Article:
• COMS 887 Strategies and Styles in Communication (3.00)
• COMS 888 Discourses of the Body (3.00)
• COMS 889 Theories of Organizational Communication (3.00)
• COMS 891 Communication Technologies and Society (3.00)
• COMS 892 Epistemology and Methodology of Media Creation (3.00)
• COMS 893 Advanced Seminar in Special Topics in the PhD in Communication (3.00)
Your completed application will include:
- Application form and Fee
- Curriculum Vitae (CV)
- Three Letters of Reference and assessment form
- Statement of Purpose (approx. 500 words ) that describes your academic and/or professional background (including publications, awards and relevant employment), your career goals, and the reasons why you believe Concordia’s PhD in Communication program will offer you the right ‘home’ for your studies. If relevant, please also indicate any scholarships, fellowships or bursaries you have already secured for your PhD studies or for which you intend to apply.
- Research Statement (approx. 1500-2000 words) that describes in detail the proposed area(s) and program of research. Please also append a bibliography (max. 1 page) representing key works in your proposed area of study.
- Transcripts for all post-secondary institutions attended
- Proof of Canadian citizenship (if applicable)
- Applicants whose primary language is not English, are required to submit official language test scores, unless exempted
- Optional support material may include writing samples or completed research/creation projects (website links, cds, dvds, or other documentation) to be sent to the university drop-off courier address.
Please apply online. Read the how-to guide for application procedures.
The department’s interdisciplinary faculty are known nationally and internationally for their scholarship. They regularly garner significant grants and fellowships for their contributions to the fields of communications, media studies, media arts, cultural studies and design art. They are also gaining acclaim for ground breaking research situated at the crossroads of fine arts, science and the humanities.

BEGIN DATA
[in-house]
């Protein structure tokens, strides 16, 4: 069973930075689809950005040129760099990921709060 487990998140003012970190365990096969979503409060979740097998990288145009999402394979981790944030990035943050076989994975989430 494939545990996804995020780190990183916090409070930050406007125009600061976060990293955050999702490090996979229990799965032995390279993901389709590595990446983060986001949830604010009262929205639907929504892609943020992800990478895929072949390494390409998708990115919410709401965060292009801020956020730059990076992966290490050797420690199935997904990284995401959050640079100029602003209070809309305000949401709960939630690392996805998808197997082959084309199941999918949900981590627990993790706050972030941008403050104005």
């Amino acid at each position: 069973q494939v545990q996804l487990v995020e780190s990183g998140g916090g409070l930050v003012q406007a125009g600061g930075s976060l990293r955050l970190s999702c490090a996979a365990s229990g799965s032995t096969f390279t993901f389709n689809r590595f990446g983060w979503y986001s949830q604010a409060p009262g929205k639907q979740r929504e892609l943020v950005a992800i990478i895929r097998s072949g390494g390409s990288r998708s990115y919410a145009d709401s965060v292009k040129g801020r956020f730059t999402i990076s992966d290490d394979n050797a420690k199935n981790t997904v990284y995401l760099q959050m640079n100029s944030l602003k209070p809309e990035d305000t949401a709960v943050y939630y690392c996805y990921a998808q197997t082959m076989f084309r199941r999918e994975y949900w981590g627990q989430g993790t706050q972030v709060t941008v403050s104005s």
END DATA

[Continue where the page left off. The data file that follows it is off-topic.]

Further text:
Faculty interests include:
- cultural studies
- the nature and conception of audiences
- the history of communication
- film and documentary production
- film and television studies
- feminist and postcolonial theory
- gender and technology
- media and ICT policy
- religion and media
- international and development communication
- visual studies
- semiotics of landscape and environment
- political communication
- alternative and activist media
- video advocacy
- intermedial art practices
- sound art
- video and media arts
- performance and game studies
- nuclear culture and history
Doctoral theses are based on extensive research and advanced theoretical or empirical knowledge within the field of communication. Doctoral students who undertake research-creation theses include a practical component of creation or innovative production along with a written component demonstrating how the work advances knowledge in the field.
Review an inspiring list of thesis topics.